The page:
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    October 25, 2015

    Is Custody Always Awarded to the Mother?

    Divorce attorney sc mother holding child

    For parents going through a separation or divorce, one of their greatest concerns is the impact the termination of their marriage will have on their children. On top of dealing with their own emotional responses to the breakup of the marriage and the temporary disorganization in the family home, parents have to be sensitive to what their children are thinking and feeling. When dealing with child custody issues, there are a number of factors that must be taken into consideration. In the past, it was often assumed that the mother was the logical choice to retain custody of the children, and the courts generally agreed. All this has changed in the last 20 years. As society recognizes the valuable contributions fathers make in rearing their children, it has become increasingly common for dads to request and be awarded custody of the children by the court.

    The Trends Toward Giving Fathers Custody

    For some divorcing parents, they are able to come to an agreement on their own in terms of who gets custody of the children. In other cases, a mutual agreement cannot be reached and the family court must intervene. Traditionally, the South Carolina family court followed the tender years doctrine, which supported the belief that it was in the best interests of children in divorce to remain with their mother. This doctrine supported the widespread notion that mothers were more loving and nurturing caregivers, and could better provide for their children’s emotional needs. As societal attitudes evolved and embraced changing roles in the home, the court moved toward recognizing the valuable contributions fathers make.  The tender years doctrine was abolished in 1994, opening the door for divorcing fathers to be awarded custody of their children. According to the latest United States census figures on child custody and support, roughly 18 percent of divorced dads have custody of their children.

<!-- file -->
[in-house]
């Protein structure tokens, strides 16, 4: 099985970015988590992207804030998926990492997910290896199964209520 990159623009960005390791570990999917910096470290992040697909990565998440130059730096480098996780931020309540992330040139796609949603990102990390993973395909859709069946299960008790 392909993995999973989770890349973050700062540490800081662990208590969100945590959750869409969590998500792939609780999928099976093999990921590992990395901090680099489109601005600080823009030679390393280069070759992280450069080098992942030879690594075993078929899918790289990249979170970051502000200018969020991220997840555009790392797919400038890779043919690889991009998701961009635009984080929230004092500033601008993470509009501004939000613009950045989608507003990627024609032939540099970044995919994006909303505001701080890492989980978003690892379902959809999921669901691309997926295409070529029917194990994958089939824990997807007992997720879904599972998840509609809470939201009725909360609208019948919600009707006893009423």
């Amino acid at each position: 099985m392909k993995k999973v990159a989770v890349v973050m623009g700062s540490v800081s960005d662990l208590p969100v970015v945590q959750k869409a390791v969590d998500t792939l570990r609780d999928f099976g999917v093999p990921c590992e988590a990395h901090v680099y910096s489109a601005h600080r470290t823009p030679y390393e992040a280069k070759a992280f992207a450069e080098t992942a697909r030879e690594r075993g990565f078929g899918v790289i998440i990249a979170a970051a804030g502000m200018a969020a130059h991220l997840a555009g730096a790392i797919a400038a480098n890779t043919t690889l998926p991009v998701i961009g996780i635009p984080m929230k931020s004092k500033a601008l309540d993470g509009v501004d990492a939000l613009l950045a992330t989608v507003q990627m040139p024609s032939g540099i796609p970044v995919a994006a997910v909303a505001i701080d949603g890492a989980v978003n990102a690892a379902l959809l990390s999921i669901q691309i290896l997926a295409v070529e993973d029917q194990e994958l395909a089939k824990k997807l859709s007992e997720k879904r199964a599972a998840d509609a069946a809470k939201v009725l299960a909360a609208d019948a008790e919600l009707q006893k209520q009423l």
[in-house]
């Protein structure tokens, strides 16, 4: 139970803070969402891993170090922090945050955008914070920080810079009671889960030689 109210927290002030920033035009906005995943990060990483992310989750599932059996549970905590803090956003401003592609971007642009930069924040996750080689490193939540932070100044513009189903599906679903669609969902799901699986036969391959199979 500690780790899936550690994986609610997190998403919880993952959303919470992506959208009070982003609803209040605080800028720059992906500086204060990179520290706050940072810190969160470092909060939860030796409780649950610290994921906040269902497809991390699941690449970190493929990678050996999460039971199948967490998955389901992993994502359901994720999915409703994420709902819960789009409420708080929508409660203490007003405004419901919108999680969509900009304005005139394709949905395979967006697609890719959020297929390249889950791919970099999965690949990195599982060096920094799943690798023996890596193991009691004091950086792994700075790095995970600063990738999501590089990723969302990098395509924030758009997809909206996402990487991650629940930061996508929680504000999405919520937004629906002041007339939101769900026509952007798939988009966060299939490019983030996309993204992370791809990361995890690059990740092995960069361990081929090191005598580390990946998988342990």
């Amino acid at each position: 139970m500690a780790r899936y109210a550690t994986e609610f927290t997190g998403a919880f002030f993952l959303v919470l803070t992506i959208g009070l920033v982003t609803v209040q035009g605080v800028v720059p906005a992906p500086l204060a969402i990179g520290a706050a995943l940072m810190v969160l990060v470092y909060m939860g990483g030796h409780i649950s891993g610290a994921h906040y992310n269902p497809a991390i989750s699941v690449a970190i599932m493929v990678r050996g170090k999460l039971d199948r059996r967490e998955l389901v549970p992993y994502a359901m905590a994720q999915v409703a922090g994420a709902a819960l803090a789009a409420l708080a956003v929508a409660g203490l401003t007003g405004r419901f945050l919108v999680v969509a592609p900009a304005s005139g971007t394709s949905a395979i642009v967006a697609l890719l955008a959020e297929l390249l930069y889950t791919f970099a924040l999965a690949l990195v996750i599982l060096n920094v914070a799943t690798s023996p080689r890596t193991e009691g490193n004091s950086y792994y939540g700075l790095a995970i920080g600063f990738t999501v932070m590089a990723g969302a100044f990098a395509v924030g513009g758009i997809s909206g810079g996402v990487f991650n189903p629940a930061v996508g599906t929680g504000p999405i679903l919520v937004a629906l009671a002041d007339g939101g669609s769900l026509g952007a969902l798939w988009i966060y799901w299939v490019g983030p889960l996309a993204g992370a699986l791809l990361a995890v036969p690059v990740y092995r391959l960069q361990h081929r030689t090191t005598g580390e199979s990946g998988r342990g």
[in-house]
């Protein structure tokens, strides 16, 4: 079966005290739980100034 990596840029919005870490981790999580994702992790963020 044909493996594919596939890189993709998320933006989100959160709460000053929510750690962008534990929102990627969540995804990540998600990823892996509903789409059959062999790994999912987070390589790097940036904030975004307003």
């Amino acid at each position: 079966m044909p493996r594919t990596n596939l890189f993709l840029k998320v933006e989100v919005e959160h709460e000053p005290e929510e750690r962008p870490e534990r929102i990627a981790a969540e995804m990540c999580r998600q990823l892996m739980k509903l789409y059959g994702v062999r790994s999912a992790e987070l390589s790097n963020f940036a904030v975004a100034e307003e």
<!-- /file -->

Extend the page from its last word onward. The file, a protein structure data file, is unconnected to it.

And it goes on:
Determining the Best Interests of the Child

    In child custody cases, the court will seek to determine the custody arrangement that is in the best interests of the child. Under the South Carolina Code of Laws, Section 63-15-240(B), factors considered by the court in awarding child custody include the following:

    •         The development and educational needs of the child;
    •         The nature of the relationship each parent currently has with the child;
    •         The ability of each parent to be active and involved in the life of the child;
    •         Where the child currently lives and attends school; and
    •         The wishes of the child.

    In addition to the above, the court will also look at the behavior of the parents, both during the marriage as well as thus far during the divorce. Parents who have behaved badly or disparaged the other parent in front of the child are less likely to get custody, regardless of whether they are male or female.

    Can We Help You in Greenville?

    If you are going through a divorce or separation and dealing with child custody issues, contact a passionate South Carolina family law attorney. Greenville attorney Lauren Taylor provides the comprehensive legal service you need, while vigorously protecting and defending your rights. Serving the entire Upstate area, our staff will guide you through the entire legal process, while always looking out for your best interests. Contact our office today for an initial consultation.